I've reached a plateau and don't see any improvement

This is common. It happens to all of us from time to time. Sometimes we notice fast improvement and sometimes we may stall, or plateau, for a while. Just keep playing, and youíll eventually break through it. If you're seriously stuck, however, and it's more like a brick wall than a plateau, there are a few things you can try. But the prescription depends on what you have been doing to get to this point. Basically, a 'brick wall' is telling you that for the time being, you've gotten all you can out of the approach you are currently following. You need a change.

If you have been only learning a lot of songs and havenít spent any real time honing your skills in other ways, you need more challenge. Apparently the songs (or the overall style of music you are into) haven't been pushing you enough. Check out something like the skill-intensive exercises in Speed Mechanics for Lead Guitar.

On the other hand, if you have been heavy into "exercise-type" practicing, always trying to develop and hone your technique and build your speed -- to you I say, lighten up! Learn some music that you dig. Distract yourself a bit from the whole routine of woodshedding. Yes, you want to improve, but thereís also this little thing, you might remember, something called...MUSIC!? Learn some songs. Jam with some friends, or form a band and rehearse. Set up a date and play out. Write some songs. Record some songs. Isnít that the whole point, anyway? Sure, some conscious dissection of skills (in the form of exercises) is a good thing. But too much of it will burn you out before youíve mastered the instrument. You, my friend, are getting out of balance! (See 2. Balance vs. burn-out.) It's time to forget about those exercises for a while.

BTW, when you play music, youíre not thinking about improving this or that skill. You are taken over by the music. Thatís known as being in the "flow." Thatís the Zen state of "mindlessness." Being completely absorbed in the task at hand. There are no questions of "is this right?" or "will I get that part?" or "why canít I play this faster?". Playing music naturally produces this state of mindless absorption, if only you allow it. All you have to do is get out of the way and let it happen!

Also, a little faith is in order here. Remember that watching your own improvement is a lot like watching an hour hand on a clock. You canít see an hour hand move if you just sit there and stare at it. But what if you got busy with something you enjoyed, then looked back at it a few hours later? Certainly, youíll see that the hour hand had in fact moved, quite noticeably. Practicing exercises with a constant eye toward your own technique improvement is, in effect, like watching the hour hand of a clock. Maybe you were fortunate to see some huge leaps in your technique before. That's not always how things go, though. Sometimes the road is slow. Keep a balanced outlook, keep perservering, and you'll eventually get there.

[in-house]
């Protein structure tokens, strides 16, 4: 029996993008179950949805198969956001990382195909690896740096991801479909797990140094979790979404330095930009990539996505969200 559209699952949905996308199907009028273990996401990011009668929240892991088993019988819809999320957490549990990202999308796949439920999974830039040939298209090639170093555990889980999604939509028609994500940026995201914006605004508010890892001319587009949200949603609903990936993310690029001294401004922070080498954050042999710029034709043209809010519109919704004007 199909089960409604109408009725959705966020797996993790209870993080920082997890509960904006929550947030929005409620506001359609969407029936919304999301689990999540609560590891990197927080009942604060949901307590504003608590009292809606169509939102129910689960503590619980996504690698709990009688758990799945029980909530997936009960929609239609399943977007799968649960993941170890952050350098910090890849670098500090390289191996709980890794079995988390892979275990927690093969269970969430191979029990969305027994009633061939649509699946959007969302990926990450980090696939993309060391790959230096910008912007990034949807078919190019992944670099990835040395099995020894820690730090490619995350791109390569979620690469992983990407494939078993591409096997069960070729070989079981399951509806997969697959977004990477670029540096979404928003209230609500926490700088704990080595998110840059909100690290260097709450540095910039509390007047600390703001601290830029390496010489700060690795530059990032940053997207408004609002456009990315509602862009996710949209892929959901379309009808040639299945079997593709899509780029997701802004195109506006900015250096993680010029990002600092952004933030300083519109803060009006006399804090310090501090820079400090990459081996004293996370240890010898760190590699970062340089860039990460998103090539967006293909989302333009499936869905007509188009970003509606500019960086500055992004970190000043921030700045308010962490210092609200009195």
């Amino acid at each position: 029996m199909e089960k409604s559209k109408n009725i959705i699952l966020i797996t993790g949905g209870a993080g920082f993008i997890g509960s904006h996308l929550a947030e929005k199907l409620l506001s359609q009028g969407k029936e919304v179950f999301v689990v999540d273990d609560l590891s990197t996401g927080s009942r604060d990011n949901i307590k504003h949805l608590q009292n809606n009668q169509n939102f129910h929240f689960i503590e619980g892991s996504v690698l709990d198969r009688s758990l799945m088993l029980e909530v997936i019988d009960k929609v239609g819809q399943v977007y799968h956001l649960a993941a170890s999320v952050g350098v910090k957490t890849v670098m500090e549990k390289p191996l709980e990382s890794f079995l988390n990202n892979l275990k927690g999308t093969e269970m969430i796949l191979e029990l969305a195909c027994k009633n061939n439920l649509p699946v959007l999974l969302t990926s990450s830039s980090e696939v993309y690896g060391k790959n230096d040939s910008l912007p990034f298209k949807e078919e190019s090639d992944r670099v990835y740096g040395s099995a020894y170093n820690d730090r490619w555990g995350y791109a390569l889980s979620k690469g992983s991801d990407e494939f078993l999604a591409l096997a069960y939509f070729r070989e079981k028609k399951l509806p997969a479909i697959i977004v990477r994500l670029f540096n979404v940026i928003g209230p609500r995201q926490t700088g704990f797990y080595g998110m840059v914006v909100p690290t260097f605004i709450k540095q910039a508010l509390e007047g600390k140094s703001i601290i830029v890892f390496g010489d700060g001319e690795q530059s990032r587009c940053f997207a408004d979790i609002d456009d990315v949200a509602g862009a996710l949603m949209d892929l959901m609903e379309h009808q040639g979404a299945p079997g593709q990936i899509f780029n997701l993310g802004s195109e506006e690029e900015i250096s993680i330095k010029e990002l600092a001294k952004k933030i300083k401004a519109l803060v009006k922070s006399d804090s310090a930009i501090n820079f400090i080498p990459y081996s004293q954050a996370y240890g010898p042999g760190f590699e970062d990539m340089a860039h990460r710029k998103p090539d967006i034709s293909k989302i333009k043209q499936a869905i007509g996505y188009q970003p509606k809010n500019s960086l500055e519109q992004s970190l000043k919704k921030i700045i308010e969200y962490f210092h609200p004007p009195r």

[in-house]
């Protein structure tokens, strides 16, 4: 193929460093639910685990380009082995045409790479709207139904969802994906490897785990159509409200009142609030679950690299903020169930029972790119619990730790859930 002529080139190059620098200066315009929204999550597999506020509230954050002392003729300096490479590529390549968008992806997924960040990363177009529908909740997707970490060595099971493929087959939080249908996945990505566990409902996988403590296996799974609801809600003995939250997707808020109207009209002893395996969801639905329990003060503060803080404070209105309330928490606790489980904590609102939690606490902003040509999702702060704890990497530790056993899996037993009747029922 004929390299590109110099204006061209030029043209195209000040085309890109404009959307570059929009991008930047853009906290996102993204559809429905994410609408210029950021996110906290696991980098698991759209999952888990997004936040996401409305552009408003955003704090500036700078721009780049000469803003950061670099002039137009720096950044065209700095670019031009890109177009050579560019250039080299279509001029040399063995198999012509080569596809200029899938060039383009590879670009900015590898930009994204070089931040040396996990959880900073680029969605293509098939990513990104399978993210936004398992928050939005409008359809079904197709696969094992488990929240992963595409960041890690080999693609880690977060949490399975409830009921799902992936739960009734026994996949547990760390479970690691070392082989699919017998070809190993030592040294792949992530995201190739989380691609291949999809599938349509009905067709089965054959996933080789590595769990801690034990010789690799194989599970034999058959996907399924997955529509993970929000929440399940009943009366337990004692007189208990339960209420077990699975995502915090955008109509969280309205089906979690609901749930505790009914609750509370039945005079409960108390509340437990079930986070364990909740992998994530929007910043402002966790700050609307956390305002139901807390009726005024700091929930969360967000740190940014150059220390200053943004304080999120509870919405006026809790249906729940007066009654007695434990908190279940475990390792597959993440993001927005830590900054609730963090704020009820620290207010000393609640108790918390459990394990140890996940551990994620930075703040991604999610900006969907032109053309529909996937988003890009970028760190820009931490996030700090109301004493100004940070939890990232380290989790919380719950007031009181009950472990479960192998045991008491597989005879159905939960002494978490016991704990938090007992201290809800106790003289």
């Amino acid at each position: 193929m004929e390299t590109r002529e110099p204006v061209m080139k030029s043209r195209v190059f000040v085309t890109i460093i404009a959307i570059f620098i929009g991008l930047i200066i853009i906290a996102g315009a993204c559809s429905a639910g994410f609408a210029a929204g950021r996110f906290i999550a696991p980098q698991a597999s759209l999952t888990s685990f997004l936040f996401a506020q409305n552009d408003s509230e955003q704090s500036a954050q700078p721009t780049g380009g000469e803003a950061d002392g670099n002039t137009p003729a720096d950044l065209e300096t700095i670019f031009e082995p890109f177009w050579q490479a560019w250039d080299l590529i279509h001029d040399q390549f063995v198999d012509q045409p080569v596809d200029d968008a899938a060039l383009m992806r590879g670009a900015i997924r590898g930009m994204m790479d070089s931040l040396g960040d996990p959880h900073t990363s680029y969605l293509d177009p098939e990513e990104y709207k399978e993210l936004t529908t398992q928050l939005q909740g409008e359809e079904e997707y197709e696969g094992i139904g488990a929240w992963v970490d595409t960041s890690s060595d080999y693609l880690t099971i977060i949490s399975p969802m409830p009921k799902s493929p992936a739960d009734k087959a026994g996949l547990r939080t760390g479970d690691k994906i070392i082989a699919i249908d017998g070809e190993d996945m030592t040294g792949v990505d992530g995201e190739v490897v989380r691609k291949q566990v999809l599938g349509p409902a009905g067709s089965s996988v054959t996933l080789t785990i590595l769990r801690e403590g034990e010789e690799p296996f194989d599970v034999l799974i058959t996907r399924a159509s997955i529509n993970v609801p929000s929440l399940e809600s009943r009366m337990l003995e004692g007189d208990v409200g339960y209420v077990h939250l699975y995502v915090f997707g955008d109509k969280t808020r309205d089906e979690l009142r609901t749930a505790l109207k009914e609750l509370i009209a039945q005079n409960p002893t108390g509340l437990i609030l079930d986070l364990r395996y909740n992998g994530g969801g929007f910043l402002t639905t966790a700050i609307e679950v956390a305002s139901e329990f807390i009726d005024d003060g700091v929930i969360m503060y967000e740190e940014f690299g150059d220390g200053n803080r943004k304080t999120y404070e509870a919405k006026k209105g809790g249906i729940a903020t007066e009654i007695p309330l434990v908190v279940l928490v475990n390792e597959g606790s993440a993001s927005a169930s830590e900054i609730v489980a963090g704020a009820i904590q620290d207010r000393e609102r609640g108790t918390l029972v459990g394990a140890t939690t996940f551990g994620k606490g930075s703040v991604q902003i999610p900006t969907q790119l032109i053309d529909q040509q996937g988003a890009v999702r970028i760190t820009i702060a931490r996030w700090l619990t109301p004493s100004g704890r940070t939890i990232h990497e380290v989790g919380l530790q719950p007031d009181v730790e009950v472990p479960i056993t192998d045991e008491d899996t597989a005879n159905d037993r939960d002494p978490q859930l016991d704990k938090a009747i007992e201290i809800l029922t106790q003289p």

If you are really burned out and discouraged. The best antidote is some time off. Just donít play for a while. Then go see a few concerts. Let the inspiration return. Then start learning some music again. That should bring it all back.

When you do come back to it, let me give you one other piece of advice: Remember when you first began with those exerices in Speed Mechanics, and everything was new? You were developing new playing habits and improvement was rapid. But after playing a given set of exercises for a while -- any set of exercises -- something begins to happen. Each exercise starts to sink into your subconscious mind (or 'muscular memory') to the point that you are no longer thinking about it. It has become a habit. And at this point, it is no longer going to help you much. All exercises have a built-in 'life-expectancy.' Check out the whole section called the "Art of Practicing" in Speed Mechanics, and start making up your own new exercises. Also, check out the "Improvisational Speed Exercises" I laid out in section 7, Building Speed: The heart of the matter.

Bottom Line:

A plateau means that you've gotten all you can out of the approach you are currently following. You need a change. If you've been doing a lot of song playing and no exercise-type practice, get a copy of Speed Mechanics and get to work. If your plateau is due to too much exercise-type practicing, you need to get back to music and re-discover your inspirations. Itís not just about technique improvement, you know. See 1. The key to success and 2. Balance vs. burn-out. Also, let up on the exercises you've been hammering on, and focus on the "Art of Practicing" section of Speed Mechanics to begin creating your own new exercise variations.

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